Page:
Well, that’s all over now. Two weeks ago (16 July), US Secretary of State John Kerry and Russian Foreign Minister Sergei Lavrov met in Moscow and agreed to take “concrete steps” together in Syria. These included coordinating air strikes against both Islamic State and the Nusra Front, the two Islamist offspring of al-Qaeda that dominate the rebel forces in Syria.

Russia is the Assad regime’s main ally in the Syrian civil war. By agreeing to these coordinated “concrete steps” against Assad’s main domestic enemies, Washington is effectively conceding that it now wants him to survive. Assad, it has finally recognised, is the lesser evil compared to a take-over of all of Syria by the Islamist fanatics.

It has taken five years to get here. The United States bombs Islamic State forces every day, but when IS troops advanced to seize Palmyra last year, no American bombs fell on the vehicles that took the IS fighters across the desert to the historic city. That would have been “helping Assad” – and so the US let Palmyra be captured and trashed by the fanatics. (Assad’s troops took Palmyra back last March – with Russian air support.)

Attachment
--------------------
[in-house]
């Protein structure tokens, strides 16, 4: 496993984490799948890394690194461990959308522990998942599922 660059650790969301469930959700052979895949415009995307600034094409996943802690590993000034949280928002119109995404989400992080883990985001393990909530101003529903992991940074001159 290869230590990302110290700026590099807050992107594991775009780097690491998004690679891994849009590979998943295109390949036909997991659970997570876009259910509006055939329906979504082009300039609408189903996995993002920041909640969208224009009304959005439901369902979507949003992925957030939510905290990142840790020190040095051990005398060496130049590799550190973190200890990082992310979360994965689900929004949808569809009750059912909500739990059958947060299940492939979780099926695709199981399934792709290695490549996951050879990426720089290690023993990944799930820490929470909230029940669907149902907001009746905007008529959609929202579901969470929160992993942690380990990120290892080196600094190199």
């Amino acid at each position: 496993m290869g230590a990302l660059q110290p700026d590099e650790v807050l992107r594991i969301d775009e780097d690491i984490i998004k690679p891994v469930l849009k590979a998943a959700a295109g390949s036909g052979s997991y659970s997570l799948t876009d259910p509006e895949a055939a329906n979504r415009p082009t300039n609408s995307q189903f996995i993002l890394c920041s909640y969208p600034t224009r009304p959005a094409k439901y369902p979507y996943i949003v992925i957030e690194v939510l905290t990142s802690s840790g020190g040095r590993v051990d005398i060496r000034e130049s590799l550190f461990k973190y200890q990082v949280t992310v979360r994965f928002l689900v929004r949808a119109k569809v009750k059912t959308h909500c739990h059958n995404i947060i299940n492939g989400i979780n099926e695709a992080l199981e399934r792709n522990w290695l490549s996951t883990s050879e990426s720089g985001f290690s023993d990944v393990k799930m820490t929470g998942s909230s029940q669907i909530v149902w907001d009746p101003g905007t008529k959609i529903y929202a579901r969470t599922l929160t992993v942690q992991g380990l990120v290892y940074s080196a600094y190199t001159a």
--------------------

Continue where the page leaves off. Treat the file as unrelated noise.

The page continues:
The Obama administration fell into this now obviously hopeless strategy back in the days of the “Arab Spring” in 2010-11. Like most people, Obama was convinced that the Assad regime would fall quickly, and that the government that replaced him would be better both for American interests and for the Syrian people. It was, after all, a brutal and corrupt regime. It still is.

As the opposition fell increasingly into the hands of Islamist extremists in 2012-13, the prospect of a peaceful, democratic successor regime vanished. But rather than biting the bullet and switching its support to Assad, the lesser evil, Washington embarked on a forlorn attempt to build a “third force” that would defeat both Assad and the Islamists. It spent billions on the project, but never produced a credible fighting force that could accomplish that miracle.